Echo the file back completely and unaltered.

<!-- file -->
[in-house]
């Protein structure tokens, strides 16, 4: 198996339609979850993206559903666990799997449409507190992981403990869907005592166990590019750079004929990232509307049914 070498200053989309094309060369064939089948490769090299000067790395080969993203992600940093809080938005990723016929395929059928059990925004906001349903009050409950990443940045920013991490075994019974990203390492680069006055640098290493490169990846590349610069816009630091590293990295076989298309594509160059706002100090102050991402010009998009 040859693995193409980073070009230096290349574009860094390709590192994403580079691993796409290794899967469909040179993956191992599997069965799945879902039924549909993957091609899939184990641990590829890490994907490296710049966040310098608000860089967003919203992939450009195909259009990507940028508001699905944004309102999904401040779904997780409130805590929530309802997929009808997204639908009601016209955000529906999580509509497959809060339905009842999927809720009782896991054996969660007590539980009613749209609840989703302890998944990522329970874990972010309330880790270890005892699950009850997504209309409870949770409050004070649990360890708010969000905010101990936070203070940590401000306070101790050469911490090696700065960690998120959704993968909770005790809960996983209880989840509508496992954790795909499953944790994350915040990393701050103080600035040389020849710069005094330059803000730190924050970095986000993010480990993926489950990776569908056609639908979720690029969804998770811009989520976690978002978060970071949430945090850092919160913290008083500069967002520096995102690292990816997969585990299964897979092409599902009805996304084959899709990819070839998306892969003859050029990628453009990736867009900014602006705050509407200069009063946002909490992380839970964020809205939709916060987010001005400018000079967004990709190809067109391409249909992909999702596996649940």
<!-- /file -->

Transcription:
[in-house]
């Protein structure tokens, strides 16, 4: 198996339609979850993206559903666990799997449409507190992981403990869907005592166990590019750079004929990232509307049914 070498200053989309094309060369064939089948490769090299000067790395080969993203992600940093809080938005990723016929395929059928059990925004906001349903009050409950990443940045920013991490075994019974990203390492680069006055640098290493490169990846590349610069816009630091590293990295076989298309594509160059706002100090102050991402010009998009 040859693995193409980073070009230096290349574009860094390709590192994403580079691993796409290794899967469909040179993956191992599997069965799945879902039924549909993957091609899939184990641990590829890490994907490296710049966040310098608000860089967003919203992939450009195909259009990507940028508001699905944004309102999904401040779904997780409130805590929530309802997929009808997204639908009601016209955000529906999580509509497959809060339905009842999927809720009782896991054996969660007590539980009613749209609840989703302890998944990522329970874990972010309330880790270890005892699950009850997504209309409870949770409050004070649990360890708010969000905010101990936070203070940590401000306070101790050469911490090696700065960690998120959704993968909770005790809960996983209880989840509508496992954790795909499953944790994350915040990393701050103080600035040389020849710069005094330059803000730190924050970095986000993010480990993926489950990776569908056609639908979720690029969804998770811009989520976690978002978060970071949430945090850092919160913290008083500069967002520096995102690292990816997969585990299964897979092409599902009805996304084959899709990819070839998306892969003859050029990628453009990736867009900014602006705050509407200069009063946002909490992380839970964020809205939709916060987010001005400018000079967004990709190809067109391409249909992909999702596996649940």